History of the Parkland Neighborhood

The Belvedere and Urban Renewal

Using public spaces like the Belvedere or cultural institutions such as museums as anchors to encourage urban renewal and new development in cities is a long standing tradition. By improving a small area at public expense, cities encourage not only interest in public projects but, private interests to either begin a new project or reinvest in their existing property. The Belvedere and Plaza in Louisville, Kentucky is one such project. Completed in 1972, it renewed interest in Riverfront development and improvements. Now a part of Louisville’s Waterfront Park and overseen by the Waterfront Development Corporation (created in 1986 to oversee the redevelopment of the waterfront) the Belvedere hosts a number of community events each year and is still a vital part of Main Street revitalization efforts. No longer is it a lone spot of green space in an industrial landscape, the Belvedere and Plaza are a thriving part of the waterfront parks making national and international waves for their innovation and community involvement.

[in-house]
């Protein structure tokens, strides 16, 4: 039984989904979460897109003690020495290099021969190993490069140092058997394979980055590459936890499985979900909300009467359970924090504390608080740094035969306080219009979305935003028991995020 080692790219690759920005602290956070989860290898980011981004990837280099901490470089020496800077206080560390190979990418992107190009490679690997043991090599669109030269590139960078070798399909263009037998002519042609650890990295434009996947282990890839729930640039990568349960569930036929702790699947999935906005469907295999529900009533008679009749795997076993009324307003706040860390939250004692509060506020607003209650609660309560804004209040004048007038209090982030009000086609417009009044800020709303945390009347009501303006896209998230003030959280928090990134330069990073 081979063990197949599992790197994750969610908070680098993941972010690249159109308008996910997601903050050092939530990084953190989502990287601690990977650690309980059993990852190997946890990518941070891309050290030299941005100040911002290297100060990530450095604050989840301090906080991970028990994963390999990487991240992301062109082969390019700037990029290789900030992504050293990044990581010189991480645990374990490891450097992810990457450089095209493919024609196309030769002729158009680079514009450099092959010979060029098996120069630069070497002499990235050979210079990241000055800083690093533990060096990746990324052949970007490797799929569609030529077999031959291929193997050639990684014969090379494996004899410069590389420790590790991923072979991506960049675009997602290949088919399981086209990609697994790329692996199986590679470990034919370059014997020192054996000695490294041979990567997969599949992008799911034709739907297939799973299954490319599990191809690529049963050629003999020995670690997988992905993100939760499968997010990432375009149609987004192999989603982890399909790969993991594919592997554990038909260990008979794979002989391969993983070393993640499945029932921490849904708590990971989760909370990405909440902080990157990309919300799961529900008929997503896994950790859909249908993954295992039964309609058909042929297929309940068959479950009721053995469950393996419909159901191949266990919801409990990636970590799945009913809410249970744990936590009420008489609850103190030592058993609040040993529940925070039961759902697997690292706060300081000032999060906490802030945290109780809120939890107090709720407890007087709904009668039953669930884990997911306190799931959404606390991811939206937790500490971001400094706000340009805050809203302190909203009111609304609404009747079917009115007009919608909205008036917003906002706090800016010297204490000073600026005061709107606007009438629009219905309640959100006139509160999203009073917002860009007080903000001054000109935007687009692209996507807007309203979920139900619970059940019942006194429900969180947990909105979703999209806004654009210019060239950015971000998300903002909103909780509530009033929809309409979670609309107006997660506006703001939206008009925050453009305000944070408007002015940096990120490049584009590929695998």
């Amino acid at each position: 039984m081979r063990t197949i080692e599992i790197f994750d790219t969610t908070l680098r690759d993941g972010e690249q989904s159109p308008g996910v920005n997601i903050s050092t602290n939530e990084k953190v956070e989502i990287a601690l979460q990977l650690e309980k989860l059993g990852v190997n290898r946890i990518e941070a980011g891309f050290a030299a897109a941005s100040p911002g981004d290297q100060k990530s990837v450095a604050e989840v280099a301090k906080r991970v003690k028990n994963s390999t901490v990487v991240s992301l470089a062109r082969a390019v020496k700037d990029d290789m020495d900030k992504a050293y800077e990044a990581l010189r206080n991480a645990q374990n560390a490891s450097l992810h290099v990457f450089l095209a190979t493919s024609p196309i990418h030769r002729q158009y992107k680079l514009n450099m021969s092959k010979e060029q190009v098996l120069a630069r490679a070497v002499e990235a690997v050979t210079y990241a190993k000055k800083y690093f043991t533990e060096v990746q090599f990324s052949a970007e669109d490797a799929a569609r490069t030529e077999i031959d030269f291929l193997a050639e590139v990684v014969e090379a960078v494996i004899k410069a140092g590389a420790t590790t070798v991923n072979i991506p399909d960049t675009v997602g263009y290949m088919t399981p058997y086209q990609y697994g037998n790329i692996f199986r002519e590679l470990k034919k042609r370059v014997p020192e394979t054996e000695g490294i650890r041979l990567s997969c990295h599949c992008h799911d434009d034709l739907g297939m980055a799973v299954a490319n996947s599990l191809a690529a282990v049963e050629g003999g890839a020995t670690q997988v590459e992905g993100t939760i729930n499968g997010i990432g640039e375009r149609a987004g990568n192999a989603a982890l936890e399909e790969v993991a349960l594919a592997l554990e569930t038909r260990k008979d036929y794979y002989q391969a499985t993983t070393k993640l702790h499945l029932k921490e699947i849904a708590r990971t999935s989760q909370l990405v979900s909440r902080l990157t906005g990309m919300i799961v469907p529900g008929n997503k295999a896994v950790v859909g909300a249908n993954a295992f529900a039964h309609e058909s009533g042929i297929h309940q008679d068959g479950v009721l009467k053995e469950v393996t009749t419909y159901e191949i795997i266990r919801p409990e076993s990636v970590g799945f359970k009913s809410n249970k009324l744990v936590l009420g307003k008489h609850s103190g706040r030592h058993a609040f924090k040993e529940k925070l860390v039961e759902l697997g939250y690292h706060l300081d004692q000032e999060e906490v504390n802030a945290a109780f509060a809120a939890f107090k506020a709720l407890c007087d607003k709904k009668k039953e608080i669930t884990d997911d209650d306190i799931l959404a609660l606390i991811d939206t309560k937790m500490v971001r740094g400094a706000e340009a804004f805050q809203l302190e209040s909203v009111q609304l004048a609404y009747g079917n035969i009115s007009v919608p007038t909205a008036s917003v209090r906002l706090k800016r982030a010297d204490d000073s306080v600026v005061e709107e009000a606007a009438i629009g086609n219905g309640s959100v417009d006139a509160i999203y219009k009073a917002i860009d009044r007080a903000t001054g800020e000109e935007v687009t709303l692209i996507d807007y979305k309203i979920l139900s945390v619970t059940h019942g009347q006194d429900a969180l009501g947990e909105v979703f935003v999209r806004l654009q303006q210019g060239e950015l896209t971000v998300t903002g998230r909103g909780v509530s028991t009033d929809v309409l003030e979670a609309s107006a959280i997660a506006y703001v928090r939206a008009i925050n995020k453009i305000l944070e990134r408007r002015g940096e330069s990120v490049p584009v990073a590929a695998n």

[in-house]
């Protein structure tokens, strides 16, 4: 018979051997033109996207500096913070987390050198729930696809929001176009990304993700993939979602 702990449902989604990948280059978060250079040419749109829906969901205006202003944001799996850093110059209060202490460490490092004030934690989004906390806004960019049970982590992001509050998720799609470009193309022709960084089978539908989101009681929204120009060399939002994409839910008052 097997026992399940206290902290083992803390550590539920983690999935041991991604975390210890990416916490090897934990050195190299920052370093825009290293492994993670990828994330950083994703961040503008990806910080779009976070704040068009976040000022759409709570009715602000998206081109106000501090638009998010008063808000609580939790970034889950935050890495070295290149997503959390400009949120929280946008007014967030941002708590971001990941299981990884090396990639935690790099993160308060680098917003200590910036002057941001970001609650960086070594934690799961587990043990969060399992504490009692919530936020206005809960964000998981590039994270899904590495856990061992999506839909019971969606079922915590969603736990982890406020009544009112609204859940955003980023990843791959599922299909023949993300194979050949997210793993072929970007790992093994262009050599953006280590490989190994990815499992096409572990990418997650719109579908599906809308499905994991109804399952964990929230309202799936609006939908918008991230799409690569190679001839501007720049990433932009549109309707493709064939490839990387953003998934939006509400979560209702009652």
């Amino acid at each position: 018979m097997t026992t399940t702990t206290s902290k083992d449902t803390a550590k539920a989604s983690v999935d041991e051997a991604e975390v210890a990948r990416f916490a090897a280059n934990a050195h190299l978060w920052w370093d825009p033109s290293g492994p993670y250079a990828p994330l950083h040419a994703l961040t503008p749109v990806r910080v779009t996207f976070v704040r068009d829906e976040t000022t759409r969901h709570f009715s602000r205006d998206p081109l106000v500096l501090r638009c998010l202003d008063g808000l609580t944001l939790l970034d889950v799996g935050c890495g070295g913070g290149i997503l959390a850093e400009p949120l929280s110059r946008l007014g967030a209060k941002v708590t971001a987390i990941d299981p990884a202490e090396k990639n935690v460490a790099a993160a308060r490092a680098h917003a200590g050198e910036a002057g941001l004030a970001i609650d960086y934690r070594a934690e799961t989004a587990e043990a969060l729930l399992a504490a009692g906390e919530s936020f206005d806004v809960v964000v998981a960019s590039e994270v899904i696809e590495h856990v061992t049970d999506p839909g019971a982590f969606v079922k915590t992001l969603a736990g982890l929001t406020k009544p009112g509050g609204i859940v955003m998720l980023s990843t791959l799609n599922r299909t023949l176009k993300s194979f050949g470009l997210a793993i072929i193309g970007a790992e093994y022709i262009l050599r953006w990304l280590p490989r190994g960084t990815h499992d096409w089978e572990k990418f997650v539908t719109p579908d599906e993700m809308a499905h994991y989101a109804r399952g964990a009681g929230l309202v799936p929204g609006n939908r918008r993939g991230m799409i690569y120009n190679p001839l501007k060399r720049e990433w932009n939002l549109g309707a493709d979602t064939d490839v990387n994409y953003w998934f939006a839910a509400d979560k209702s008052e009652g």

Exhibit and pages created by Katy Morrison with materials from the University of Louisville Archives and Special Collections and the Main Street Association